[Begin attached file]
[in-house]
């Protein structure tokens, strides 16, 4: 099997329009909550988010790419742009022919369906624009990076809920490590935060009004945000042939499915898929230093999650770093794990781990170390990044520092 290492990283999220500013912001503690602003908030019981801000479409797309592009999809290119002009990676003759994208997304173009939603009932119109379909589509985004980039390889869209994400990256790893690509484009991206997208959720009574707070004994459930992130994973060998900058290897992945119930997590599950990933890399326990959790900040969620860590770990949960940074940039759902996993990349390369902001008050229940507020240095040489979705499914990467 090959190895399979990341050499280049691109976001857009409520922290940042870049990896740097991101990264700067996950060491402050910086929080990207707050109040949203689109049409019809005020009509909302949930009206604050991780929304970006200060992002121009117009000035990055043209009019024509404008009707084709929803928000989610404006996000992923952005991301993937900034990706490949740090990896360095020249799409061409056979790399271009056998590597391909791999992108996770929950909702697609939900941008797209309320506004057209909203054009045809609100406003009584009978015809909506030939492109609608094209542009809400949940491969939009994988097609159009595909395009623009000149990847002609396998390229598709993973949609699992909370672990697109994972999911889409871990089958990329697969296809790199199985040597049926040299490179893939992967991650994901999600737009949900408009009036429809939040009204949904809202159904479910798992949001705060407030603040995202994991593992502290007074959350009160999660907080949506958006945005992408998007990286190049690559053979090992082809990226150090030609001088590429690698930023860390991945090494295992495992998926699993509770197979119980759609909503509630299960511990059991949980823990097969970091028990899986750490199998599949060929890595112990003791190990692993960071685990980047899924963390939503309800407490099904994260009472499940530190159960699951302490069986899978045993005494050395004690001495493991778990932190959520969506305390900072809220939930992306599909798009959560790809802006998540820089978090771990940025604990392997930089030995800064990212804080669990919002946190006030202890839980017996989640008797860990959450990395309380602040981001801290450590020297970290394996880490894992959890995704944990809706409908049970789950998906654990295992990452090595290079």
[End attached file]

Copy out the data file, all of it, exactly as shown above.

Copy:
[in-house]
């Protein structure tokens, strides 16, 4: 099997329009909550988010790419742009022919369906624009990076809920490590935060009004945000042939499915898929230093999650770093794990781990170390990044520092 290492990283999220500013912001503690602003908030019981801000479409797309592009999809290119002009990676003759994208997304173009939603009932119109379909589509985004980039390889869209994400990256790893690509484009991206997208959720009574707070004994459930992130994973060998900058290897992945119930997590599950990933890399326990959790900040969620860590770990949960940074940039759902996993990349390369902001008050229940507020240095040489979705499914990467 090959190895399979990341050499280049691109976001857009409520922290940042870049990896740097991101990264700067996950060491402050910086929080990207707050109040949203689109049409019809005020009509909302949930009206604050991780929304970006200060992002121009117009000035990055043209009019024509404008009707084709929803928000989610404006996000992923952005991301993937900034990706490949740090990896360095020249799409061409056979790399271009056998590597391909791999992108996770929950909702697609939900941008797209309320506004057209909203054009045809609100406003009584009978015809909506030939492109609608094209542009809400949940491969939009994988097609159009595909395009623009000149990847002609396998390229598709993973949609699992909370672990697109994972999911889409871990089958990329697969296809790199199985040597049926040299490179893939992967991650994901999600737009949900408009009036429809939040009204949904809202159904479910798992949001705060407030603040995202994991593992502290007074959350009160999660907080949506958006945005992408998007990286190049690559053979090992082809990226150090030609001088590429690698930023860390991945090494295992495992998926699993509770197979119980759609909503509630299960511990059991949980823990097969970091028990899986750490199998599949060929890595112990003791190990692993960071685990980047899924963390939503309800407490099904994260009472499940530190159960699951302490069986899978045993005494050395004690001495493991778990932190959520969506305390900072809220939930992306599909798009959560790809802006998540820089978090771990940025604990392997930089030995800064990212804080669990919002946190006030202890839980017996989640008797860990959450990395309380602040981001801290450590020297970290394996880490894992959890995704944990809706409908049970789950998906654990295992990452090595290079």